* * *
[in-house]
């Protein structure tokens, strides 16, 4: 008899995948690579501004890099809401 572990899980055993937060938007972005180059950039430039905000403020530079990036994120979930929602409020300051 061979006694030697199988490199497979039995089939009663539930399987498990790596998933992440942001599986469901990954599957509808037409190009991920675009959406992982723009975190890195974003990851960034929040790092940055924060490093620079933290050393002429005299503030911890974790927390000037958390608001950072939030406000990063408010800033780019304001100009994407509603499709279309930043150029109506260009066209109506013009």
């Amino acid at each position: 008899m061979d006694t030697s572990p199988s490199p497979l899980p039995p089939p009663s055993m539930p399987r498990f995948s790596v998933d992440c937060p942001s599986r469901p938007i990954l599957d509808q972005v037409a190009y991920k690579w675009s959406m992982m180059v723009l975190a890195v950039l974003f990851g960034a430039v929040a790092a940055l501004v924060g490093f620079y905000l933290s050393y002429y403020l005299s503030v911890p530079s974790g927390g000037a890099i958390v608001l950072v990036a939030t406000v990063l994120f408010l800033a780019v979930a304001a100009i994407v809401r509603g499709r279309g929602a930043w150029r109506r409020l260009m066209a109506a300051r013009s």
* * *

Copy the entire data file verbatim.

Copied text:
[in-house]
């Protein structure tokens, strides 16, 4: 008899995948690579501004890099809401 572990899980055993937060938007972005180059950039430039905000403020530079990036994120979930929602409020300051 061979006694030697199988490199497979039995089939009663539930399987498990790596998933992440942001599986469901990954599957509808037409190009991920675009959406992982723009975190890195974003990851960034929040790092940055924060490093620079933290050393002429005299503030911890974790927390000037958390608001950072939030406000990063408010800033780019304001100009994407509603499709279309930043150029109506260009066209109506013009």
């Amino acid at each position: 008899m061979d006694t030697s572990p199988s490199p497979l899980p039995p089939p009663s055993m539930p399987r498990f995948s790596v998933d992440c937060p942001s599986r469901p938007i990954l599957d509808q972005v037409a190009y991920k690579w675009s959406m992982m180059v723009l975190a890195v950039l974003f990851g960034a430039v929040a790092a940055l501004v924060g490093f620079y905000l933290s050393y002429y403020l005299s503030v911890p530079s974790g927390g000037a890099i958390v608001l950072v990036a939030t406000v990063l994120f408010l800033a780019v979930a304001a100009i994407v809401r509603g499709r279309g929602a930043w150029r109506r409020l260009m066209a109506a300051r013009s």